Fariña, new higher ed approaches and more: The week's most-read education news
This week, Education Dive caught up with retiring New York City Schools Chancellor Carmen Fariña to discuss her accomplishments, the district's future challenges and opportunities, her experiences rising through the educational ranks as a woman and more. Also in K-12, a new report from America’s Promise Alliance, The Aspen Institute’s Education and Society Program, and the Council of Chief State School Officers shows states are increasing efforts toward educational equity.
Meanwhile in higher ed, we examined how Pennsylvania leaders are shifting their approach to the higher ed model amid converging circumstances, as well as the lengths institutions are going to in order to cater to adult students.
Be sure to check out our look at how the Trump budget proposal would cut education data systems grants and more in this week's most-read posts from Education Dive!
- Facing a perfect storm of circumstances, PA leaders take radical approach to higher ed model: Leaders are redesigning the system’s framework to align more closely with the priorities of ensuring student success and transforming leadership and governance at public institutions.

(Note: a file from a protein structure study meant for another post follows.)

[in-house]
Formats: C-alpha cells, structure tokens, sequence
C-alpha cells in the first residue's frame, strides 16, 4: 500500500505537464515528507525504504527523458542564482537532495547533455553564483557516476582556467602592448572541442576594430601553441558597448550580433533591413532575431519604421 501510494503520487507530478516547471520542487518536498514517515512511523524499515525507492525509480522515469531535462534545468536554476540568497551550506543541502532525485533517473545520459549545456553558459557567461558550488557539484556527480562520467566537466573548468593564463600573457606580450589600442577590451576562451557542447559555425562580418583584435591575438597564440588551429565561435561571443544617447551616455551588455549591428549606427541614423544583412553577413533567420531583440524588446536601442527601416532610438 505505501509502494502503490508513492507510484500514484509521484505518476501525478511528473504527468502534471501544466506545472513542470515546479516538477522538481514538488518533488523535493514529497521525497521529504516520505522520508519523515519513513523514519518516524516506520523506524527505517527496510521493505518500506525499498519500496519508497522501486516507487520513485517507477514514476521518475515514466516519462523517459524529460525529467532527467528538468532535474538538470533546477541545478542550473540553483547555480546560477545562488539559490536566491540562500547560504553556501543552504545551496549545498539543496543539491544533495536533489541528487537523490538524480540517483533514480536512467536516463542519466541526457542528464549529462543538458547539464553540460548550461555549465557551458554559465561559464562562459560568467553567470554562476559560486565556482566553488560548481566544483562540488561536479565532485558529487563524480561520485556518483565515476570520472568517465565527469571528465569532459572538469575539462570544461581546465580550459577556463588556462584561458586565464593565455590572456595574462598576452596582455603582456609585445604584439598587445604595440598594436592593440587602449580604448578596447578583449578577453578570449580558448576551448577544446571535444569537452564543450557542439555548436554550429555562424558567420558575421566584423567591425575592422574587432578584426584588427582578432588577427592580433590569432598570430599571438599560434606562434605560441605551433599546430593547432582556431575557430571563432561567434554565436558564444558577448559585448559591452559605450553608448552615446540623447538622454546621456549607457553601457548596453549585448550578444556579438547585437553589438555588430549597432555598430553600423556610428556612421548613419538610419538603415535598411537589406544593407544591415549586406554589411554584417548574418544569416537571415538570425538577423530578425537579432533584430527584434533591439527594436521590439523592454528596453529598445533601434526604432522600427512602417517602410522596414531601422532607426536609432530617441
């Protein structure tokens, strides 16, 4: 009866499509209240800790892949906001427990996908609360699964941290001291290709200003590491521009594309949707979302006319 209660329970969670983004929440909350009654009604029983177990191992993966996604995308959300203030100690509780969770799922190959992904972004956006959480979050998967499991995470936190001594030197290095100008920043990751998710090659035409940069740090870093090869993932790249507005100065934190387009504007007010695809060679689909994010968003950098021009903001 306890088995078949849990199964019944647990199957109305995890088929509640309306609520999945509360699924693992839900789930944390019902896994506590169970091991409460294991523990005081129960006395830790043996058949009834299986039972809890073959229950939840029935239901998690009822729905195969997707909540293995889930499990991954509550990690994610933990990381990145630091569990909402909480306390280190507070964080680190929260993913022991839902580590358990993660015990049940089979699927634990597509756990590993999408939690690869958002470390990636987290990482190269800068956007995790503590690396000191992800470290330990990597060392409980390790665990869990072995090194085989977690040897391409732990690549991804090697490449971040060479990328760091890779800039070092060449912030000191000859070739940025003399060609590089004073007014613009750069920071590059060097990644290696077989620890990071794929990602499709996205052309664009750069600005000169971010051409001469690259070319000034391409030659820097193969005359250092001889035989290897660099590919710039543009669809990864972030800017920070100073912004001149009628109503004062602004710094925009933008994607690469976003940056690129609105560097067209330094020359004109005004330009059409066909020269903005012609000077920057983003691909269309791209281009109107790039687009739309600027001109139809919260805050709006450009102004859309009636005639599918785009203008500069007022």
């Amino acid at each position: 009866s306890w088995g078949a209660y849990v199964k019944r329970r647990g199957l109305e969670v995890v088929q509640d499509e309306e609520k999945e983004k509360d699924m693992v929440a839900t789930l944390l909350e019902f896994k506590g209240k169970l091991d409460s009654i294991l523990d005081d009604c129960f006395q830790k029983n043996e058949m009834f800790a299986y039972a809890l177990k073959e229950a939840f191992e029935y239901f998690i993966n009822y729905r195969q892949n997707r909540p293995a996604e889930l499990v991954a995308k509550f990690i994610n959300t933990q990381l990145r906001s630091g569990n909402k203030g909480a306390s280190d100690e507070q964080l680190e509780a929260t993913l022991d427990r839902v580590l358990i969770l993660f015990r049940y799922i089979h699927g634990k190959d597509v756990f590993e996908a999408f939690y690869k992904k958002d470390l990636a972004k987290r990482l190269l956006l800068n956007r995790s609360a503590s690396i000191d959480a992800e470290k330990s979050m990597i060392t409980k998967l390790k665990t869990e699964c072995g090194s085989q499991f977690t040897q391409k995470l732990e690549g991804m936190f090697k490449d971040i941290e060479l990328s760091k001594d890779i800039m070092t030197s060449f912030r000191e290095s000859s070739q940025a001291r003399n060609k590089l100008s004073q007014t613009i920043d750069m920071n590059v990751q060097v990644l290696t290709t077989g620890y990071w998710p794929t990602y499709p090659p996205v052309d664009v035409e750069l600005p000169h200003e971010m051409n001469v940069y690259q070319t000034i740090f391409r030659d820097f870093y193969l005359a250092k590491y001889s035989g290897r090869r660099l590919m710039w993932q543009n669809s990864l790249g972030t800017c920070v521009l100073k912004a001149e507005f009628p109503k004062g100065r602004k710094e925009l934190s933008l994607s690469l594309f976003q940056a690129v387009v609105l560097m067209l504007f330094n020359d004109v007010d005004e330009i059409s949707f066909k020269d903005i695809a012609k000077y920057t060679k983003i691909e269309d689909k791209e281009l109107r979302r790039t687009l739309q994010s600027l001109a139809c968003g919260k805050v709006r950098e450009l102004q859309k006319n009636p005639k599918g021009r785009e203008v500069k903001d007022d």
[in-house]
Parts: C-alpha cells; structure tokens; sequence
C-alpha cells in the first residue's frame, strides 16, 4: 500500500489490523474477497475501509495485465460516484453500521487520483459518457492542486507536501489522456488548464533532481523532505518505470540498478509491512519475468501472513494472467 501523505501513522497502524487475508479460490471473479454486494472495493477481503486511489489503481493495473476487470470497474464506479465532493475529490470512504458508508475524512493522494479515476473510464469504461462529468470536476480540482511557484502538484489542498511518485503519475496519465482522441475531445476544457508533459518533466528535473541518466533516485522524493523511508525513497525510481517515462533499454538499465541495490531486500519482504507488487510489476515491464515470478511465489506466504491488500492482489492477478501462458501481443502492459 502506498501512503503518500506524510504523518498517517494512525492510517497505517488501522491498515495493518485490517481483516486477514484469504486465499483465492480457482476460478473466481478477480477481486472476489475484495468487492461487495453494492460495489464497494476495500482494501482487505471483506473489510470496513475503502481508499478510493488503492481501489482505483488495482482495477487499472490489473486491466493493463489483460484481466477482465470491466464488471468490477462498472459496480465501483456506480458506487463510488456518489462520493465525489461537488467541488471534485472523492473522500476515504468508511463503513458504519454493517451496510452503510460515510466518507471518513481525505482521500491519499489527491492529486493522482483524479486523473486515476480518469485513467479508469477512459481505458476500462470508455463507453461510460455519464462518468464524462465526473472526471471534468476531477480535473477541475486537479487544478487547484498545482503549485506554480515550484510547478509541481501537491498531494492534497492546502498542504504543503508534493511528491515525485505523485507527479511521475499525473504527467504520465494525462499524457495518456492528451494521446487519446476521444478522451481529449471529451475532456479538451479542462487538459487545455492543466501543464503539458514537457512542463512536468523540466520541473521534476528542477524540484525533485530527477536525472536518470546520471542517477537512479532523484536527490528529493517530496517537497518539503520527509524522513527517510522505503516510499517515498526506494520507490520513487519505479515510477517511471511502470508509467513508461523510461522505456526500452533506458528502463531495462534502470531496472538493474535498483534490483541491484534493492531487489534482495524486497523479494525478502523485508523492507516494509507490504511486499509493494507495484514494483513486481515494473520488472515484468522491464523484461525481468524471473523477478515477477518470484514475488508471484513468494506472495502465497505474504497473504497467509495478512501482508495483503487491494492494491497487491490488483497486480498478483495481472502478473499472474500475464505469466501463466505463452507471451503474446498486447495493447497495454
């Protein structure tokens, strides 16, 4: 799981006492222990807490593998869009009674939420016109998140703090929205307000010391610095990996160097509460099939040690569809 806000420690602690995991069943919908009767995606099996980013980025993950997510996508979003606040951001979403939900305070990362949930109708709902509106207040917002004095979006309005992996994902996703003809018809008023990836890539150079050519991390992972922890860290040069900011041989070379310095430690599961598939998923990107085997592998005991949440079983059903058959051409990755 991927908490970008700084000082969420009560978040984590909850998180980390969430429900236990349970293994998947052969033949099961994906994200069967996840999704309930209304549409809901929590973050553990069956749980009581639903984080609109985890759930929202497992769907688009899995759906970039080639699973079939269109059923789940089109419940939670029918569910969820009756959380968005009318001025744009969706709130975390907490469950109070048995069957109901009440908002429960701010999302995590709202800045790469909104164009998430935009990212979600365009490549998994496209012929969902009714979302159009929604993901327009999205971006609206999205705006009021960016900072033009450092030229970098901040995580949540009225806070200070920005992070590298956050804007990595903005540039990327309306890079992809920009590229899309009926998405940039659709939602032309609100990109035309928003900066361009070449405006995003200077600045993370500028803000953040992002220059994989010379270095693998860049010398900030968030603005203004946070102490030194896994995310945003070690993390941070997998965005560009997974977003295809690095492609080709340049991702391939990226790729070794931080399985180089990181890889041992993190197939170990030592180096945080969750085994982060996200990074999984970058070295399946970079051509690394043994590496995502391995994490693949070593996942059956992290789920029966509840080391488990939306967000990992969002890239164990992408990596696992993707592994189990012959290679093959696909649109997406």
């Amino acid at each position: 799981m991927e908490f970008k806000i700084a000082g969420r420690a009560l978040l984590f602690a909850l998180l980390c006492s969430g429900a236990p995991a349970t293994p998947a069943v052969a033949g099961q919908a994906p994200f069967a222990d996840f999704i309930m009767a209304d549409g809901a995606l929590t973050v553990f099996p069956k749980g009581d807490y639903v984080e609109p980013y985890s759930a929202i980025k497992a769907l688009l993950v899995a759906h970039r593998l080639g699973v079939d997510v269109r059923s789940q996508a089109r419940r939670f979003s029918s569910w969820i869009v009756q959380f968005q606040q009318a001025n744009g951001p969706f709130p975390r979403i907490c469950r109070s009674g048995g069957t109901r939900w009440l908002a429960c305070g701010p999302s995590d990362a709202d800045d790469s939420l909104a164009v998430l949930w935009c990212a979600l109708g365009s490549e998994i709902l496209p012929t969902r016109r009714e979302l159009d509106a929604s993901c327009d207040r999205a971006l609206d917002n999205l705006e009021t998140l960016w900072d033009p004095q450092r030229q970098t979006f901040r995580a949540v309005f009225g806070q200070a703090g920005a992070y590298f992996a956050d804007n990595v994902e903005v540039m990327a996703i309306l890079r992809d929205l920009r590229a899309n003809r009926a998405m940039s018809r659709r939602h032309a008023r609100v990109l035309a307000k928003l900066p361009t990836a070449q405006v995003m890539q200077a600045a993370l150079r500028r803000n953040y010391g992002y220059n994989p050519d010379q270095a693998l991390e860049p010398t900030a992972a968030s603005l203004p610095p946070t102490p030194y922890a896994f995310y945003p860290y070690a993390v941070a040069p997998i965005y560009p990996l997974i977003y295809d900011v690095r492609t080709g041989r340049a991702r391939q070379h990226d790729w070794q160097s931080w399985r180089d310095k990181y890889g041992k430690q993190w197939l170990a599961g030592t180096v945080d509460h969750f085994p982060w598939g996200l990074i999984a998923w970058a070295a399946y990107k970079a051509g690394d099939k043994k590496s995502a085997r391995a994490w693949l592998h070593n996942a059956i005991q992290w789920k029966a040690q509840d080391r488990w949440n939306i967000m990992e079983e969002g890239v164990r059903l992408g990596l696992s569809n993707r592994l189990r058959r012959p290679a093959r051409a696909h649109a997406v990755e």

- Outgoing NYC Chancellor Fariña: Administrators should be curriculum experts, build networks beyond ed: The retiring chief of the nation's largest school system reflected on her accomplishments, what still needs to be done, and experiences as a woman.
- Catering to adult students includes book deliveries and meals: Tufts and Harvard among universities finding new ways to meet busy professionals' needs.
- Report: States implementing practices to increase educational equity: Offering implicit bias training is one way states have tried to improve equity over the past year.
- Trump budget plan would cut grants to support education data systems: Experts say states still need help in learning how to use the data.
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